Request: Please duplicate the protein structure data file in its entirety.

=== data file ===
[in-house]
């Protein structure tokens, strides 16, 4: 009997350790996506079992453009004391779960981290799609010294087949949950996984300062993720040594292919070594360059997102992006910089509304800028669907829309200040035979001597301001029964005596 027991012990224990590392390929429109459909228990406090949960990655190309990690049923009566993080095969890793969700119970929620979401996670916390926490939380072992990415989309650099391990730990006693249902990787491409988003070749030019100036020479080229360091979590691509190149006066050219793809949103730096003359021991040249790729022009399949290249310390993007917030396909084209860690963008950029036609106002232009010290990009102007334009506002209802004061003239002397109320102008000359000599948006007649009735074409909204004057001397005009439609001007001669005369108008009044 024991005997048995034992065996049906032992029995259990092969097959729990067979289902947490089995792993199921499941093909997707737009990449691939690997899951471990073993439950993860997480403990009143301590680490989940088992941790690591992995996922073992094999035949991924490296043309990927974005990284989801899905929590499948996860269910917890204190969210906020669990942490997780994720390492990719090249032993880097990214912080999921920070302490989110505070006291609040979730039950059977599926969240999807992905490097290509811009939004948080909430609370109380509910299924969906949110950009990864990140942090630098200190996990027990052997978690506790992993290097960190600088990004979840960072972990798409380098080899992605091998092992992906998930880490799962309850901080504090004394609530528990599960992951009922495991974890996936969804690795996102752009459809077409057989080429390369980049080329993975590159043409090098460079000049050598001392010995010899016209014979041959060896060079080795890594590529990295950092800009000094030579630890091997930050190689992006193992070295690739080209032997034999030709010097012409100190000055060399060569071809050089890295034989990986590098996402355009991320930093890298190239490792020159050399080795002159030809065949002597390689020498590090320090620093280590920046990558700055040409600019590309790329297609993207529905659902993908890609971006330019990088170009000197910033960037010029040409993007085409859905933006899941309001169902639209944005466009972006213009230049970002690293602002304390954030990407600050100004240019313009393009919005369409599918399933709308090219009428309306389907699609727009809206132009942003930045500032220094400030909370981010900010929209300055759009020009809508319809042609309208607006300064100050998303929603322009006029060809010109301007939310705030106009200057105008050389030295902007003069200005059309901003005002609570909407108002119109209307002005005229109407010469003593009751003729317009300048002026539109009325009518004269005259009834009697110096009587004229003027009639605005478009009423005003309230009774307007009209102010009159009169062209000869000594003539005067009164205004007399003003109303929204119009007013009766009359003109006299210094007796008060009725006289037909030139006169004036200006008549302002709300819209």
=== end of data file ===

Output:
[in-house]
């Protein structure tokens, strides 16, 4: 009997350790996506079992453009004391779960981290799609010294087949949950996984300062993720040594292919070594360059997102992006910089509304800028669907829309200040035979001597301001029964005596 027991012990224990590392390929429109459909228990406090949960990655190309990690049923009566993080095969890793969700119970929620979401996670916390926490939380072992990415989309650099391990730990006693249902990787491409988003070749030019100036020479080229360091979590691509190149006066050219793809949103730096003359021991040249790729022009399949290249310390993007917030396909084209860690963008950029036609106002232009010290990009102007334009506002209802004061003239002397109320102008000359000599948006007649009735074409909204004057001397005009439609001007001669005369108008009044 024991005997048995034992065996049906032992029995259990092969097959729990067979289902947490089995792993199921499941093909997707737009990449691939690997899951471990073993439950993860997480403990009143301590680490989940088992941790690591992995996922073992094999035949991924490296043309990927974005990284989801899905929590499948996860269910917890204190969210906020669990942490997780994720390492990719090249032993880097990214912080999921920070302490989110505070006291609040979730039950059977599926969240999807992905490097290509811009939004948080909430609370109380509910299924969906949110950009990864990140942090630098200190996990027990052997978690506790992993290097960190600088990004979840960072972990798409380098080899992605091998092992992906998930880490799962309850901080504090004394609530528990599960992951009922495991974890996936969804690795996102752009459809077409057989080429390369980049080329993975590159043409090098460079000049050598001392010995010899016209014979041959060896060079080795890594590529990295950092800009000094030579630890091997930050190689992006193992070295690739080209032997034999030709010097012409100190000055060399060569071809050089890295034989990986590098996402355009991320930093890298190239490792020159050399080795002159030809065949002597390689020498590090320090620093280590920046990558700055040409600019590309790329297609993207529905659902993908890609971006330019990088170009000197910033960037010029040409993007085409859905933006899941309001169902639209944005466009972006213009230049970002690293602002304390954030990407600050100004240019313009393009919005369409599918399933709308090219009428309306389907699609727009809206132009942003930045500032220094400030909370981010900010929209300055759009020009809508319809042609309208607006300064100050998303929603322009006029060809010109301007939310705030106009200057105008050389030295902007003069200005059309901003005002609570909407108002119109209307002005005229109407010469003593009751003729317009300048002026539109009325009518004269005259009834009697110096009587004229003027009639605005478009009423005003309230009774307007009209102010009159009169062209000869000594003539005067009164205004007399003003109303929204119009007013009766009359003109006299210094007796008060009725006289037909030139006169004036200006008549302002709300819209």